Clinical Data Announces Collaboration with CombinatoRx for the Development of Novel B-Cell Cancer Therapy
News Aug 14, 2009
Clinical Data, Inc. has announced a collaboration and licensing agreement with CombinatoRx, Inc. to develop an adenosine A2A agonist compound in a combination therapy for the treatment of multiple myeloma, and other B-cell cancers.
Under the agreement, Clinical Data licensed its highly selective adenosine A2A agonist, ATL313, to CombinatoRx in exchange for the potential to receive up to $252 million in clinical, regulatory and commercial milestones, as well as royalties on product sales. Clinical Data also retains a co-development option, which is exercisable after review of any Phase IIa study results.
As part of the agreement, Clinical Data will contribute ATL313, a promising late-stage, preclinical compound. Under the collaboration, CombinatoRx will be responsible for the preclinical and clinical development of ATL313 to potentially treat B-cell malignancies.
Research has shown that a combination drug approach utilizing adenosine A2A agonists as a component of a combination therapy could be beneficial in the treatment of multiple myeloma. Initial results from studies utilizing this approach have been presented by CombinatoRx and demonstrated:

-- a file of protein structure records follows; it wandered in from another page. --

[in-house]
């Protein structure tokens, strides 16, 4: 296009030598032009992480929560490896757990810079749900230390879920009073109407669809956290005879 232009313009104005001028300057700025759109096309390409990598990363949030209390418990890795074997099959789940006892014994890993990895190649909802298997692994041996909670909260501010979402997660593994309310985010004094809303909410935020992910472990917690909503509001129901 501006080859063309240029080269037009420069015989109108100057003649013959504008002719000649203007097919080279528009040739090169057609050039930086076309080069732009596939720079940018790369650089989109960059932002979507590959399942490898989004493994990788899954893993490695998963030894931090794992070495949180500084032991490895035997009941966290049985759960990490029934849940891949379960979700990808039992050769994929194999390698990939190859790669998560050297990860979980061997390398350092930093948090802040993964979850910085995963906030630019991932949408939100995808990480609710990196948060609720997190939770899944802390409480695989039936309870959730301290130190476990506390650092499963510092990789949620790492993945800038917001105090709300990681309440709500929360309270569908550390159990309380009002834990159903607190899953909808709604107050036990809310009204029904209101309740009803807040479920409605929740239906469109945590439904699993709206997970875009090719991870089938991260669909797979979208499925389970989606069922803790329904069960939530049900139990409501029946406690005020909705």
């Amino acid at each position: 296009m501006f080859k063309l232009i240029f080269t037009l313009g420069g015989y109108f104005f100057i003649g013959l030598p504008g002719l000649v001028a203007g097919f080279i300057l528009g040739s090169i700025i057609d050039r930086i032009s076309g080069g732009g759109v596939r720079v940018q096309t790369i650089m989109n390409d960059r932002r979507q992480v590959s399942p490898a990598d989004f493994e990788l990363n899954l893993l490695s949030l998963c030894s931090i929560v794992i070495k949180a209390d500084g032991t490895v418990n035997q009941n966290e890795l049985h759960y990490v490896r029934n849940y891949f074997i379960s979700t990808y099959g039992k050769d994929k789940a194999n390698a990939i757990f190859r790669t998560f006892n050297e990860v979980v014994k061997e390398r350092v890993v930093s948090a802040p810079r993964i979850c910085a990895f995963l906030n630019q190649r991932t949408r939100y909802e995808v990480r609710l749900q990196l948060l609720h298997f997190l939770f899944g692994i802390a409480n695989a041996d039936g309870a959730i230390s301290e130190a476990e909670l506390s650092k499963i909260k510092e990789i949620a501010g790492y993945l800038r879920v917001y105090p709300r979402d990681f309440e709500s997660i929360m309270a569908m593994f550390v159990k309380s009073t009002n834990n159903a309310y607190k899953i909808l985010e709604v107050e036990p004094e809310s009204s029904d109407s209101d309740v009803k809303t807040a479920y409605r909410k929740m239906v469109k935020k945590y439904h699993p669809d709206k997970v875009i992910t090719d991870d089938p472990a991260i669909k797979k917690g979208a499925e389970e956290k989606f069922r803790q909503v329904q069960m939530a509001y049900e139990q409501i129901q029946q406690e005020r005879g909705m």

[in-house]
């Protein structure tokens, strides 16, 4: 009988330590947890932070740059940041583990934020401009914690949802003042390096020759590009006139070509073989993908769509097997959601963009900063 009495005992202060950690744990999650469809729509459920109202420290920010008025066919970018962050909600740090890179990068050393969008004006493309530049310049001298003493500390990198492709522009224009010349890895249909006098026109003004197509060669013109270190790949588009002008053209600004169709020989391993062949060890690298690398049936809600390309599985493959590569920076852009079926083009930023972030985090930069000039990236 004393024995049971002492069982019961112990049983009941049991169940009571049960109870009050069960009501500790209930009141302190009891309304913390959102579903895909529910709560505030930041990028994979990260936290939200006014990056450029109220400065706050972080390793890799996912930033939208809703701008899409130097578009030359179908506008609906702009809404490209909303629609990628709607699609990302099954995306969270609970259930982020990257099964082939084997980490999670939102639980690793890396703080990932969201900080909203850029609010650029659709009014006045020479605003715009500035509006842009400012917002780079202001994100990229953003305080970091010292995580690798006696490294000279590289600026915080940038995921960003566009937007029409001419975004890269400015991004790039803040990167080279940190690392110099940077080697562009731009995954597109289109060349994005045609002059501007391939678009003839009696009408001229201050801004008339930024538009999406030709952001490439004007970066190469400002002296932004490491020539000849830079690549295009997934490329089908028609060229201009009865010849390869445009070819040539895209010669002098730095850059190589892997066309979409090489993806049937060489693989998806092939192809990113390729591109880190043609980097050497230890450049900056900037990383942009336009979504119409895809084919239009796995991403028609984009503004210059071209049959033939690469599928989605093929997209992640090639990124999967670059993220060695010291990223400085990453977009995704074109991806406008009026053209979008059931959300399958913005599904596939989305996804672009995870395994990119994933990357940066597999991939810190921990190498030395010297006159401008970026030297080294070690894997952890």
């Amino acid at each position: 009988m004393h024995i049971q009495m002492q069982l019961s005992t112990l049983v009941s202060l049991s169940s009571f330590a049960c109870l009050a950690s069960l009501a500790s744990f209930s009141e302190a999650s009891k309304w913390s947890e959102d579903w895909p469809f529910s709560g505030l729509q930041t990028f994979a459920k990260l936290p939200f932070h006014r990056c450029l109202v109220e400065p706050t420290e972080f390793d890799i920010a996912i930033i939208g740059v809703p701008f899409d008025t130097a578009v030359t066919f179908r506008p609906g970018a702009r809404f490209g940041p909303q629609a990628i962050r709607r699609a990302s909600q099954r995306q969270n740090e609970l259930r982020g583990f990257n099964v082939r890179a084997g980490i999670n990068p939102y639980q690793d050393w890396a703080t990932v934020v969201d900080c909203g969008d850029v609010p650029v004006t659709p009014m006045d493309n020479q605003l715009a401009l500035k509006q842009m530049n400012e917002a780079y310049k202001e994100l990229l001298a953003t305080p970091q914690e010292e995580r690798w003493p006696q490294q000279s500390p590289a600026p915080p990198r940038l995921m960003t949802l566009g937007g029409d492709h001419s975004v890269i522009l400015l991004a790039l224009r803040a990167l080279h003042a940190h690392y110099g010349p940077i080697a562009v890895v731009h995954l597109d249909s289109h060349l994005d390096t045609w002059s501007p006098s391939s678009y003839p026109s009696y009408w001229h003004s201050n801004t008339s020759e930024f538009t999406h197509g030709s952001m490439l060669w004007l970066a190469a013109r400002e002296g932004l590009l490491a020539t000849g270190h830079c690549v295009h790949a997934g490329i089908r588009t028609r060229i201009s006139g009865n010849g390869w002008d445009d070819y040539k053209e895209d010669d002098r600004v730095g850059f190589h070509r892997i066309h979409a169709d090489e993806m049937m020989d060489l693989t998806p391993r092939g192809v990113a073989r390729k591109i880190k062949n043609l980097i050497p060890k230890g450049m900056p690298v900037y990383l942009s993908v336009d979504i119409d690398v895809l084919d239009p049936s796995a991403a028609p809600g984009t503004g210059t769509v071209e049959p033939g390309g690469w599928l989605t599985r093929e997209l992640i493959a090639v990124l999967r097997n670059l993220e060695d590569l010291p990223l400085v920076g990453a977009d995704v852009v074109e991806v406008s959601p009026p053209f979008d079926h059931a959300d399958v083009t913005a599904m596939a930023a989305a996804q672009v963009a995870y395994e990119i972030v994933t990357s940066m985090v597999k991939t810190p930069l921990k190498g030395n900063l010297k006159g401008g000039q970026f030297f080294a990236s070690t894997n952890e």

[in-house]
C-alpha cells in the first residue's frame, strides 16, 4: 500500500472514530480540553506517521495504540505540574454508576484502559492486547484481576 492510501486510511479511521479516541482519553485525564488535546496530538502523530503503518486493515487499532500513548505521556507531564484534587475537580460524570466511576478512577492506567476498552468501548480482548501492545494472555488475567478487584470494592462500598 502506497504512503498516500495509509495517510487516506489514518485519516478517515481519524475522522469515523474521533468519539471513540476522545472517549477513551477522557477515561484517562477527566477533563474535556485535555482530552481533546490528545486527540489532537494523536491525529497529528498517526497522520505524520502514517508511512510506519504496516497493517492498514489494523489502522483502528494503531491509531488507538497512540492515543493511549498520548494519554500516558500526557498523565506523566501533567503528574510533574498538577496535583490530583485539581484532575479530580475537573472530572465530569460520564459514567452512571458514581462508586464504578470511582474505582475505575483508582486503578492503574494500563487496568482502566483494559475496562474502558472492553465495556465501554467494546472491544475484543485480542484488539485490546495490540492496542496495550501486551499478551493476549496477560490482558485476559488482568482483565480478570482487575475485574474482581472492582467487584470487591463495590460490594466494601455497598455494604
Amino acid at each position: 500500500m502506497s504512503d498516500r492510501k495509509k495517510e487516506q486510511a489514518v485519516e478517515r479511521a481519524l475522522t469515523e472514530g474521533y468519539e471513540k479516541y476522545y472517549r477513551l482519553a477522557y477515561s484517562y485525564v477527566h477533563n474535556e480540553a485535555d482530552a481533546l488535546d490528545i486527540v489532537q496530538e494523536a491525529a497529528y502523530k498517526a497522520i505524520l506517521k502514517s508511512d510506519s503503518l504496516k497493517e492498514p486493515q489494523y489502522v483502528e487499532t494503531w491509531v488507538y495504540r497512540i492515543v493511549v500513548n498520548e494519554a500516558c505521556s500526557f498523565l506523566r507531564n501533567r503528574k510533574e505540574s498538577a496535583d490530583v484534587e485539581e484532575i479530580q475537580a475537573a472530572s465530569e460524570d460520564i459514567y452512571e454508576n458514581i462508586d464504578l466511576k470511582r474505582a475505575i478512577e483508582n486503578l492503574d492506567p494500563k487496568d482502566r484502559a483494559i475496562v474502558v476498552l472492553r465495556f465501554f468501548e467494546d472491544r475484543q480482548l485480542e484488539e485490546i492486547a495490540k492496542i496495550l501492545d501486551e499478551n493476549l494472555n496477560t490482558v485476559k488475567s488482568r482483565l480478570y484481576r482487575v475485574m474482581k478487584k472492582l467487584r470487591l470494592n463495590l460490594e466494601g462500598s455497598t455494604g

l broad activity in multiple myeloma cell lines
l synergy with multiple myeloma standard-of-care therapies
l potent induction of apoptosis (cancer cell death)
l selectivity and safety with broad therapeutic window over normal cells.
"Adenosine A2A agonists have shown tremendous promise in the development of therapeutics to treat a variety of diseases including cancer, inflammation, and pain disorders," said Drew Fromkin, President and CEO of Clinical Data. "We are pleased to continue to leverage the value of our highly selective adenosine pipeline by working with CombinatoRx to develop new therapies for multiple myeloma and other B-cell malignancies."
In the largest study of its kind, researchers at Newcastle University have led national research into the treatment of patients with newly diagnosed myeloma. The results, published by The Lancet Oncology, show an improvement for those who received ongoing therapy with a drug called lenalidomide, compared to those not receiving it.READ MORE